But Roberts and other NPR reporters eventually relented.
“They had all of these statistics that showed that morning is when a lot of people like to listen to the radio, and they knew that all of us were egomaniacal enough so that once we found out everyone was listening, we’d beg to be on that program — and right they were,” she said.
Shaping a show
And there were yet other big hurdles to clear.
The day before the show’s debut, militant students had taken over the U.S. Embassy in Tehran, Iran. Edwards remembered that it was other news outlets’ lead story for months. “Did we have [a reporter] in Tehran? No. No one near Tehran,” Edwards said. [Morning Edition debuted on Nov. 5, 1979. Check out the first show’s rundown of segments here.]
NPR had only one foreign-based reporter at the time, Robert Siegel, future All Things Considered host.
So with few overseas resources and reporters reluctant to file pieces, how do you fill a daily two-hour show? “We did a lot of live interviews,” Edwards said.
“We wanted to establish ourselves on Capitol Hill, and so we would interview a member of Congress every day. I thought it was ridiculous. I called it ‘Meet the Member,’ ” Edwards said. “But, you know, it was a good thing. It was very smart that they had me doing that.”
Edwards interviewed some of the biggest names in politics before they were big, including then-Arkansas Gov. Bill Clinton and then-Tennessee Rep. Al Gore.
Kernis also tapped a lot of commentators — ones who helped build an audience for the show through distinctive voices. There was Ellen Gilchrist, a short-story writer and novelist from Fayetteville, Ark., who with a gentle Southern accent would wax poetic about creativity and the joy of writing. John Ciardi, an etymologist, explained the origins of words and phrases with wit and charm. And Red Barber, a Hall of Fame broadcaster, was supposed to talk about sports with Edwards on Fridays but wound up veering off into advice about gardening, watermelons and sometimes news about cats. Edwards calls Barber, considered appointment listening, “the greatest audience builder for NPR.”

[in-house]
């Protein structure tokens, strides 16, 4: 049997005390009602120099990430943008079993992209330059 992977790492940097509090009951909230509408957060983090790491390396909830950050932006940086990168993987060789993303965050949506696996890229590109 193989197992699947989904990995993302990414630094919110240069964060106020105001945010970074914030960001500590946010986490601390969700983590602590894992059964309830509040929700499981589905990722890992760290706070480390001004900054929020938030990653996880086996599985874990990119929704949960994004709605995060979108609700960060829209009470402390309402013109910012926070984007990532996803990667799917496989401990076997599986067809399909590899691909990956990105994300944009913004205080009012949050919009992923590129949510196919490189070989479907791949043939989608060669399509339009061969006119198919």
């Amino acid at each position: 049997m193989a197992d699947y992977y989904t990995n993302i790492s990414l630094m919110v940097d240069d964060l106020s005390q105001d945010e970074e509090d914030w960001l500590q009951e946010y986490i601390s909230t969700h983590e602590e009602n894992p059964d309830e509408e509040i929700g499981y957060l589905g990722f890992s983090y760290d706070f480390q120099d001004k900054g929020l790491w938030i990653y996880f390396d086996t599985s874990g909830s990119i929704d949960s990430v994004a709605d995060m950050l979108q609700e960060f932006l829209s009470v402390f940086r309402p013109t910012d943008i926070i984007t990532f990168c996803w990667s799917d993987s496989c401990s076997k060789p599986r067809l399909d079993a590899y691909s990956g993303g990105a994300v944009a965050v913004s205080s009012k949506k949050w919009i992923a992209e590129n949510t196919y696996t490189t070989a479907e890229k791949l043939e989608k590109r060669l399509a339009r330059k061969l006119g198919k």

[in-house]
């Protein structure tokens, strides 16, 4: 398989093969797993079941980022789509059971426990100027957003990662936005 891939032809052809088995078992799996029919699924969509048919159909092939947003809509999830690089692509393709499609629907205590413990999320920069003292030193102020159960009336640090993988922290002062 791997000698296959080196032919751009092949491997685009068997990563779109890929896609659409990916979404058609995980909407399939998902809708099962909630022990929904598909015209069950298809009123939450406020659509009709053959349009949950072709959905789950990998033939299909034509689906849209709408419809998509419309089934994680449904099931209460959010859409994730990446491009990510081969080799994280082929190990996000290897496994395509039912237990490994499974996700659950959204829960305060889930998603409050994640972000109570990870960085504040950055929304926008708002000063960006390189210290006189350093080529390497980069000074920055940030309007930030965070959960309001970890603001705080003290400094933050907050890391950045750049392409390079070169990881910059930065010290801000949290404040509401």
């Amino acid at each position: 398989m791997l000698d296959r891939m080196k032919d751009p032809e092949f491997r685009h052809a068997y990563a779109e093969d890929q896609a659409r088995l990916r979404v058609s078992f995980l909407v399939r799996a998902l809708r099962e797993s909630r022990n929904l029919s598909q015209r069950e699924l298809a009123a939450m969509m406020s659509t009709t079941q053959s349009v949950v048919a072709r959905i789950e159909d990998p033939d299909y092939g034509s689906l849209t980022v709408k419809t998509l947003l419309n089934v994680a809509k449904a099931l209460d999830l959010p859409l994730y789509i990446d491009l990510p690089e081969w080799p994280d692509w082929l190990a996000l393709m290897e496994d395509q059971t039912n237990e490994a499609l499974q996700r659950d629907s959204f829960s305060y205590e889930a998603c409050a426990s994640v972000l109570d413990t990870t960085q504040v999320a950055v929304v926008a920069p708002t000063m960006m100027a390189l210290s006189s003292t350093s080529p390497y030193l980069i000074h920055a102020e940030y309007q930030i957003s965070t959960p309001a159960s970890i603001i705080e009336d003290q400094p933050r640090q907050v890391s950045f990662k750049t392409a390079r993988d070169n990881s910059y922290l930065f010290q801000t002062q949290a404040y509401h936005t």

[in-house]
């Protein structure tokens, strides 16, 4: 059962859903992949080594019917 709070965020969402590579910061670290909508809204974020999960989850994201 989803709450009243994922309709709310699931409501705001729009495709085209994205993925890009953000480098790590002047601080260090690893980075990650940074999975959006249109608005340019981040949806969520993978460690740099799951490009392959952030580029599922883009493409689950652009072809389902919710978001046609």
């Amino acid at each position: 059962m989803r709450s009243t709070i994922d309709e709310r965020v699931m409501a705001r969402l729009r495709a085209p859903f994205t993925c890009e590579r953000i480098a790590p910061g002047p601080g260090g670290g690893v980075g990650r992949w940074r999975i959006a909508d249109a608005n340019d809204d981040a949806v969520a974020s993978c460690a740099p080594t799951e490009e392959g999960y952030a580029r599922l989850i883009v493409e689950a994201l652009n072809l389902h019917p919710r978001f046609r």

“It really prepares you to do live seat-of-the-pants breaking news when you’re dealing with Red Barber,” Edwards said. “It sounds ridiculous, but I think I did a better job on Sept. 11 talking to Red Barber for 12 years.”
Edwards said the commentators were essential to building Morning Edition‘s identity.
“You put an Ellen Gilchrist on. You put a Red Barber on, and we didn’t sound like this, you know, elite northeastern-U.S. inside-the-Beltway outfit,” Edwards said. “We sounded like America — and still do.”
Looking back over 40 years of Morning Edition, Kernis said there’s one moment from the early days that stands out for him. It came shortly after NPR hired the producers from commercial radio to develop the show.
“[They] thought we were a messy group of producers,” Kernis said.
So they put in a dress code.
“Now maybe that says what was wrong with the pilots, you know,” he said. “They paid more attention to what we looked like than what we were making.”